李昱毕业于伦敦艺术大学室内空间专业,文学硕士学位。以时间为节点的叙事性设计风格在酒店设计行业里独树一帜,以每一个独一无二的设计代表唯一的故事著称。曾获得香港室内设计大赛商业组别特殊荣誉和住宅组别冠军,以及任职于全球酒店设计翘楚的Hirsh Bedner & Associates 香港公司和墨尔本公司中国项目总监和设计总监。

本期采访人物——设计师季裕棠Tony Chi

李昱:You must travel around the world often, which city/country gives you most impressive memory… ? ( pls provide images if possible)


Tony:The world is both vast and small, and the places that impress upon my memory the most are those that elicit strong feelings of camaraderie, family, culture and home. It’s no secret that I spend time among seemingly farflung places, whether its Taipei, Buenos Aires, or New York. Taipei is the city of my youth, which I’ve rediscovered more recently, ready and willing to appreciate its nostalgic serenity, simplicity and green, while Buenos Aires is my home “down South,” where it’s all about revelry, celebration and coming together. Argentina’s capital is full of this incredible hospitality and warmth, and there’s no place like it during polo season, when the sunlight casts a golden glow on the jacaranda trees in full bloom. As for New York, it is where I’ve spent the most time in my life, this dynamic, concrete jungle of skyscrapers and dreams that has allowed me to build a home base, and my studio and home of life, love and design.




李昱:Discribe the area your NYC office located and your home located please… 


Tony:We’re located in one of the most coveted locations in downtown Manhattan, Hudson Square, off Varick, between Dominick and Broome. It’s where myriad creatives and innovative companies from fashion to tech converge in these massive, loft buildings and spaces just footsteps from Soho to the West, Tribeca to the South, and further north, the Village. As for my home, I’ve always loved living in Midtown, right across from Central Park, a verdant retreat in Manhattan’s pulsing heart. It’s the perfect place to be for a morning jog or stroll right before the city begins to wake up.






李昱: Do you prefer your own “ style”? Or not…? 


Tony:We each have our individual preferences and tastes, which of course, is our business. While it influences our process and work, to curate, collect and constantly refine, we always take into consideration our clients and guests, and imagine spaces that will best suit their interests and needs, offering them delights and surprises they didn’t even know they’d need. This is part of the fun for any project, that continual practice and process of defining and fine-tuning, that only gets stronger with time’s passing.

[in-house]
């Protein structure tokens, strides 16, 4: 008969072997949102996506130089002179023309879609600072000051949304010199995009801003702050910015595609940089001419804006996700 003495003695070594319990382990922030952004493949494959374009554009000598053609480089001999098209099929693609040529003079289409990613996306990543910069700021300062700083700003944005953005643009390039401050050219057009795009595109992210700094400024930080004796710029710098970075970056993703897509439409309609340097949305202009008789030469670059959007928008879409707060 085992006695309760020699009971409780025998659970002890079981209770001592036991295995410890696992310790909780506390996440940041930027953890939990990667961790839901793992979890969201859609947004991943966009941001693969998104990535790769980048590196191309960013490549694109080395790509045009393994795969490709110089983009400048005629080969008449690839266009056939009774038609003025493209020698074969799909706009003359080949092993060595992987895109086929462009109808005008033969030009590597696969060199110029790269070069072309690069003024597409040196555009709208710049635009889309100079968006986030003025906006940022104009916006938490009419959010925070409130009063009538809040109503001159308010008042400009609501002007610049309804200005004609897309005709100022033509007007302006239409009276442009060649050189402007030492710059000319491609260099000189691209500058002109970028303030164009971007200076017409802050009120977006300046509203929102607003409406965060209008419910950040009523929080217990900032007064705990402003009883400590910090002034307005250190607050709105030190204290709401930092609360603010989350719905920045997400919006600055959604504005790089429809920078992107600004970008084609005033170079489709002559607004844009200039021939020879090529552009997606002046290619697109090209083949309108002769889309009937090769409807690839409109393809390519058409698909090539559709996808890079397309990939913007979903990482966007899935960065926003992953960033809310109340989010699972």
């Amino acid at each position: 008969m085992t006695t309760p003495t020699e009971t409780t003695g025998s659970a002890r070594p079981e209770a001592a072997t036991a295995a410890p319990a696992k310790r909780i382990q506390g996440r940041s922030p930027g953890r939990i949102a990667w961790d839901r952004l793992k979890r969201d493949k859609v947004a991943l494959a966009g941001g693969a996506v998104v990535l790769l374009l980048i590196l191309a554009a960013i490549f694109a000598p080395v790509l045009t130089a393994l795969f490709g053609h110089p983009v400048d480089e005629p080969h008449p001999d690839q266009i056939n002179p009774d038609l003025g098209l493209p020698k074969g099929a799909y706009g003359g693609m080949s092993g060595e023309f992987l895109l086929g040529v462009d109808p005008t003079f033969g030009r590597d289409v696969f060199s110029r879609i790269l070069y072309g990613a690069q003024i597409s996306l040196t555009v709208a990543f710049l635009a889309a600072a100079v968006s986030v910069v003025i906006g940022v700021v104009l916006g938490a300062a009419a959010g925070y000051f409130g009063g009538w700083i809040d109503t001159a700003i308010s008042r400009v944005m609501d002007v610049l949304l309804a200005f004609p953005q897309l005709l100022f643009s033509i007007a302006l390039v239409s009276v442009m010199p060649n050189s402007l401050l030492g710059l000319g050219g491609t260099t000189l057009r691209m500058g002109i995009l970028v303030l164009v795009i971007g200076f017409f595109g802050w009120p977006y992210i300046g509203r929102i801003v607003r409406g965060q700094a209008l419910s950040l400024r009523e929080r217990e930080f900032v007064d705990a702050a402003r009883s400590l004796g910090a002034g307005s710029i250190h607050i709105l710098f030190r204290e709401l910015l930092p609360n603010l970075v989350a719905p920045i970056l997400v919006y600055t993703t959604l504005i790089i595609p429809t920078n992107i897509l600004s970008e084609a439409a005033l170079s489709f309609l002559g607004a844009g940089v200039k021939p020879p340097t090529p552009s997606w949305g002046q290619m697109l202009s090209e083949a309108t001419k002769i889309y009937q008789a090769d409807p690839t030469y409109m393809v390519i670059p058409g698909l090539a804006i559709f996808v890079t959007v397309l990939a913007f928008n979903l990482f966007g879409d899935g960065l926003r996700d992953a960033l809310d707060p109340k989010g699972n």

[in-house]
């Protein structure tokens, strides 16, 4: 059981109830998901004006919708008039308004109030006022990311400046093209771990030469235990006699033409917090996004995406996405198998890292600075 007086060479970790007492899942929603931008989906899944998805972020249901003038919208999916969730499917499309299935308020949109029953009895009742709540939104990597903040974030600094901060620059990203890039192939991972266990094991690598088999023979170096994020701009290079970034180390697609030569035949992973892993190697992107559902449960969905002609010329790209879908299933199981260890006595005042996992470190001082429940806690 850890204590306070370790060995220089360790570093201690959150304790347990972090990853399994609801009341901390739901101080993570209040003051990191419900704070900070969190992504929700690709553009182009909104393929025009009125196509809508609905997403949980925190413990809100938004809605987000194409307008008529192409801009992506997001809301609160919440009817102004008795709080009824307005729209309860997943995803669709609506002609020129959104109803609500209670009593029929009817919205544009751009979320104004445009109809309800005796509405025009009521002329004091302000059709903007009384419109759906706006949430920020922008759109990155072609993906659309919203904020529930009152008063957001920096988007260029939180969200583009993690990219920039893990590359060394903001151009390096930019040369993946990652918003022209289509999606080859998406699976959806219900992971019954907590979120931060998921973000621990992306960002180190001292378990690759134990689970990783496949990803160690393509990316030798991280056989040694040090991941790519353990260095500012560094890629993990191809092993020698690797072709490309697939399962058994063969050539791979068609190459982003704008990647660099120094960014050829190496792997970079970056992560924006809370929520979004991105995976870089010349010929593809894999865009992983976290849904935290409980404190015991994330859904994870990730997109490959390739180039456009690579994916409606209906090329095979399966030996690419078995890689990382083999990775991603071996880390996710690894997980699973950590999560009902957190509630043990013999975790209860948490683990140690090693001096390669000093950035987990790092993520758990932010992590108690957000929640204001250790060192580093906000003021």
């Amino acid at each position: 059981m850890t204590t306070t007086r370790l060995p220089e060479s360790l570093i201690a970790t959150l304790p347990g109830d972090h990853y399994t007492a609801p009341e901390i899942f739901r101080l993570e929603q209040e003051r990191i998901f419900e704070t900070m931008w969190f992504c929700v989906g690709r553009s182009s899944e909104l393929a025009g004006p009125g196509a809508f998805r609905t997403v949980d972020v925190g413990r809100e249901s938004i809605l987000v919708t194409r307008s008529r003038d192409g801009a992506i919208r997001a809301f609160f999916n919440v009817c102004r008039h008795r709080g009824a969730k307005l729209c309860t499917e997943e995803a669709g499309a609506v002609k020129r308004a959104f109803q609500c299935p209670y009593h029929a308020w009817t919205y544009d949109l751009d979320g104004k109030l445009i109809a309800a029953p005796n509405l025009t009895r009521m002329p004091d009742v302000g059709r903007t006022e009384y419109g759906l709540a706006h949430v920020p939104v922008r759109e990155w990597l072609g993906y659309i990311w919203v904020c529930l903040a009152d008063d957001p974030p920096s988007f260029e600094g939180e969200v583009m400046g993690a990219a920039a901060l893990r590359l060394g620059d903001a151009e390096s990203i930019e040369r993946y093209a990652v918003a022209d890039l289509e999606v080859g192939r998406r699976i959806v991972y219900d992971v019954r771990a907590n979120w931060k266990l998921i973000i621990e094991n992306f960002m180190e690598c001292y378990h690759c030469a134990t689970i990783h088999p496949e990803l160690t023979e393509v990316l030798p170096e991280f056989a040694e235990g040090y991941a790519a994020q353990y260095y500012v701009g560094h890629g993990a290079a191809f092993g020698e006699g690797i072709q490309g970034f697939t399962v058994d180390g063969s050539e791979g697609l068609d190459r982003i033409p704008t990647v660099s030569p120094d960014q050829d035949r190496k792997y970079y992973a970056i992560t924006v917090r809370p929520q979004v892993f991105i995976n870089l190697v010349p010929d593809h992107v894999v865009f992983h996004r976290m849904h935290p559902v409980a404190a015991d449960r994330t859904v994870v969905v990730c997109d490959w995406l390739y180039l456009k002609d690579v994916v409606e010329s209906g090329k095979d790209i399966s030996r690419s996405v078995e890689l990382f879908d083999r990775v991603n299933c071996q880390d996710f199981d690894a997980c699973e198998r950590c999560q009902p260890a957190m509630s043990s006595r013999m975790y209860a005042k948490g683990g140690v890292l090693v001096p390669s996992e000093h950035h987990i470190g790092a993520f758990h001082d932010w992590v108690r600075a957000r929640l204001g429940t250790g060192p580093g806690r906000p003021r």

李昱:  From 1930…to 2010, which era inspire you for your design? 


Tony:Today couldn’t happen without yesterday, so I'm always eternally grateful for all that’s occurred in the past, whether personally or professionally. In terms of inspiration, it depends on my mood or the task at hand. For a property like Rosewood, we were moved by turn-of-the-century Arts and Crafts movements, like the Vienna Secession, and the use of incredibly rich, pure material and handiwork that’s more contemporary Deco, that can endure, withstanding the test of time. I also love the fundamental premise of Bauhaus, post-World War I, whose “less is more” approach, with form following function, is also one of my studio’s main mantras.




李昱:Apart form, color and space, light and art…, all of these visible elements, some invisible elements you use for Rosewood Hotel HK? ( pls provide images if possible)


Tony:So much of Rosewood Hong Kong is about feeling, that which you cannot necessarily see or touch, but perceive when you walk through from either grand entrances, and move through the public spaces in its thoughtful array of rotundas, chambers and corridors. There’s no question that it’s overall sentiment is that of a vertical, family estate on the majestic Victoria Harbour, and one that’s magnificent, show-stopping and transforming the community and cityscape which it now lives. Everything we did, in terms of the tangible, from fine artwork to bespoke furniture and finishings, interplays with the intangible, creating an impressive air of stateliness, dignity and beauty. 


李昱:How would you identify HK from NYC, Tokyo and London? ( do you speak a little Cantonese…:)? 


Tony:I don’t speak Cantonese save for a few colloquialisms, but I do love Hong Kong. It’s such a unique island-city that’s steeped in history and heritage of multiple influences, be it Chinese or British. It’s a hotbed of creativity and commerce that simply doesn’t exist anywhere else, with such a unique culture, it’s no wonder it has earned its reputation as the “Pearl of the Orient.” I’ve been fortunate to have worked here over decades, whether it was shaping Lan Kwai Fong in its very nascent stages, or now, Rosewood Hong Kong at Victoria Dockside, this city is always a joy.